History Trivia #7: King Charles II Seeks a Queen

I’m reading The King’s Bed: Sex, Power and the Court of Charles II by Don Johnson and Michael Walsh. King Charles II took the English throne in 1660 after a decade of Puritan dictatorship. He was nicknamed the Merry Monarch, and while I suspect anyone would be seen as a merry monarch when the last guy was a Puritan, the king lived up to the name. Every source agrees Charles’ first priority in life was women. His next two priorities were also women. Then some combination of power, money, having a laugh with the boys, the theater, and yet more women. Responsible governance might crack his top five interests on a good day.

Here is a passage from the book, describing Charles’ search for a wife.

In the world outside, the transformation in Charles’ status from despised exile to king of a feared power was endorsed as the ruling houses of Europe scrapped with each other to provide him with a consort. In a race that lasted through the rest of 1660 and all of 1661, Brandenburg, Portugal, Saxony, Denmark, Parma, France, Spain, and Austria all pitched in at various times with candidates to share Charles’ throne. It was made brutally clear to them that the only determinants would be money – the size of the dowry – and attractiveness. If there were any doubts about the primacy of sex in Charles’ life, they would be banished by a glance through the reasons he rejected princess after princess in those eighteen months.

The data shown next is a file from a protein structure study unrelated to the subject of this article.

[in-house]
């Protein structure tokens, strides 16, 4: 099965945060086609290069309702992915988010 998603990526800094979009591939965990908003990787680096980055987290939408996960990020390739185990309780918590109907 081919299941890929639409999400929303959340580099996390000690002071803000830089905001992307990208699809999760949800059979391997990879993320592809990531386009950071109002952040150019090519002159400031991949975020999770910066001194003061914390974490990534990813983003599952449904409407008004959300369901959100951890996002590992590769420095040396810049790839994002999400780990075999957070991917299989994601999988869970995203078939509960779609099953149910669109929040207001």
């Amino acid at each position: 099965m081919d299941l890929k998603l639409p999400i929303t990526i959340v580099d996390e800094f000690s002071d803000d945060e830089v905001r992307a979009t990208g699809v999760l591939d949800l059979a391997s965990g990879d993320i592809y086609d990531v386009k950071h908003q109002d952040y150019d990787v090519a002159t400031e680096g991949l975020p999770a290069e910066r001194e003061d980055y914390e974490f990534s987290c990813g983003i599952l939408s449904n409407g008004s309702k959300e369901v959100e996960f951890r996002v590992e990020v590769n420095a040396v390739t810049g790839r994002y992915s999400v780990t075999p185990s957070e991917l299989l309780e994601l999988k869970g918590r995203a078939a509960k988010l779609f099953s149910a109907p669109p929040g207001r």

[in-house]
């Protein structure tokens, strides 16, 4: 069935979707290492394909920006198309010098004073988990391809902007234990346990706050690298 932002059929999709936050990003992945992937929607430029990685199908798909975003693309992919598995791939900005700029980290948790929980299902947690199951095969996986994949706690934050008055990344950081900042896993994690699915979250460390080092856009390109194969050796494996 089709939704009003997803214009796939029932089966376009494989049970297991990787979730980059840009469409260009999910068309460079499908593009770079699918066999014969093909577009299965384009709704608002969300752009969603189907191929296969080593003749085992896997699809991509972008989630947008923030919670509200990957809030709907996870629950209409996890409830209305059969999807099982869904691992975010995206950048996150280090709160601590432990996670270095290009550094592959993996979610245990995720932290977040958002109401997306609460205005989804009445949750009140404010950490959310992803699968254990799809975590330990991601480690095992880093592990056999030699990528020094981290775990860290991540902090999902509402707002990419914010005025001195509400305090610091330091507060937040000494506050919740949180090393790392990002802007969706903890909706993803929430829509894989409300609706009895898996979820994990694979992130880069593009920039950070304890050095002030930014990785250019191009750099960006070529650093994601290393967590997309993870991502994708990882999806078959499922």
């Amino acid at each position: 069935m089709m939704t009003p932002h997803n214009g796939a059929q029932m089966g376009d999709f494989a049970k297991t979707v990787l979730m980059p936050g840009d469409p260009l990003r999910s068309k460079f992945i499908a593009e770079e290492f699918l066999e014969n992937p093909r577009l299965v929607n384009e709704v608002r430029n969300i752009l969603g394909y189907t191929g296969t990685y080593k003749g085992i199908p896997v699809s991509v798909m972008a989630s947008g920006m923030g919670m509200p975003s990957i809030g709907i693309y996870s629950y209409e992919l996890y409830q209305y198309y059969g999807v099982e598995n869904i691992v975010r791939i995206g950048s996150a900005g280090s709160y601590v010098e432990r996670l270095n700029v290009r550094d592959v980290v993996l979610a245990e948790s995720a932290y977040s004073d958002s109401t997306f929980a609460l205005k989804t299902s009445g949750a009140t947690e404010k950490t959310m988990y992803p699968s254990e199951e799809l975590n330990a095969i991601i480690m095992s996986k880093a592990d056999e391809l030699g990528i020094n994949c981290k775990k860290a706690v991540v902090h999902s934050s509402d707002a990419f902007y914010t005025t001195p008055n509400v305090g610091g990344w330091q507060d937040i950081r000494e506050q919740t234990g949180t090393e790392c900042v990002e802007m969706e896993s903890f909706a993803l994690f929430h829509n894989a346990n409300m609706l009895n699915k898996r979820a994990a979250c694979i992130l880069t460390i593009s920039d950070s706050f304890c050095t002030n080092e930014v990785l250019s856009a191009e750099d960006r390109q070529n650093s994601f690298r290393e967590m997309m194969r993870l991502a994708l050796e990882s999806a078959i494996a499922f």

He said no to Eleanor of Mantua, widow of the Emperor Ferdinand, on grounds of age – she was “poor in money but rich in years”, it was said. In fact, she was the same age as Charles. He turned down at least three German princesses on grounds of weight: “I could not marry one of them,” he remarked, “they are all foggy” (i.e., flabby, physically or mentally). He then sent his friend the Earl of Bristol hundreds of miles to check out two Italian princesses, whose names came up very late in the day. Maria Magdalena and Caterina were the sisters of the Duke of Parma. One at least was accounted to be “most beautiful”. However, she turned out to be fat, and her sister ugly. Both were to die unmarried. (Jordan and Walsh 80-81).


Jordan, Don, and Michael Walsh. The King’s Bed: Sex, Power and the Court of Charles II. Hachette UK, 2015.

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